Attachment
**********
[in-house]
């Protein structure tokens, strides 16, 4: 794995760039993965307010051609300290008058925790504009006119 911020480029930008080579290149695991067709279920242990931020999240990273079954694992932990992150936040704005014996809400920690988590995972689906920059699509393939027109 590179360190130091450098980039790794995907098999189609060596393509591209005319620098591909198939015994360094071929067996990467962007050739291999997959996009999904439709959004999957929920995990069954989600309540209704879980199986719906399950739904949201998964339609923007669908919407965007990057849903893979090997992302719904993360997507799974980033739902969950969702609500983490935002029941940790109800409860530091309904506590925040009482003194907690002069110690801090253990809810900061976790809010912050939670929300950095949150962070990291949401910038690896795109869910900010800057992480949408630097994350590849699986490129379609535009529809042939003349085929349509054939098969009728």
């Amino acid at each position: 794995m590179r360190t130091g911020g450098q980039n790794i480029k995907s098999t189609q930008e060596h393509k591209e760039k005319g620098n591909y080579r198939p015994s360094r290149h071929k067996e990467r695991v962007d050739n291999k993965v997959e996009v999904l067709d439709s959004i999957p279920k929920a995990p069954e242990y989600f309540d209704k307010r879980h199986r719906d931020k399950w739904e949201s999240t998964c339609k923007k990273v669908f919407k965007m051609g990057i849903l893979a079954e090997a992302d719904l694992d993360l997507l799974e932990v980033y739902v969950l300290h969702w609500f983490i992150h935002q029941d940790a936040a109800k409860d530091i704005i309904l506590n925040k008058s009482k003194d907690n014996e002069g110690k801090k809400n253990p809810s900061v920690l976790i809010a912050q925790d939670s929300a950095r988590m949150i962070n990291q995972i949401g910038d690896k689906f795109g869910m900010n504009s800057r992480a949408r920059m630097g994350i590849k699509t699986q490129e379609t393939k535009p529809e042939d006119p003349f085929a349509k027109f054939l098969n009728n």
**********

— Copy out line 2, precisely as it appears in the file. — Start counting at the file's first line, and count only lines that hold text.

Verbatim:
């Protein structure tokens, strides 16, 4: 794995760039993965307010051609300290008058925790504009006119 911020480029930008080579290149695991067709279920242990931020999240990273079954694992932990992150936040704005014996809400920690988590995972689906920059699509393939027109 590179360190130091450098980039790794995907098999189609060596393509591209005319620098591909198939015994360094071929067996990467962007050739291999997959996009999904439709959004999957929920995990069954989600309540209704879980199986719906399950739904949201998964339609923007669908919407965007990057849903893979090997992302719904993360997507799974980033739902969950969702609500983490935002029941940790109800409860530091309904506590925040009482003194907690002069110690801090253990809810900061976790809010912050939670929300950095949150962070990291949401910038690896795109869910900010800057992480949408630097994350590849699986490129379609535009529809042939003349085929349509054939098969009728």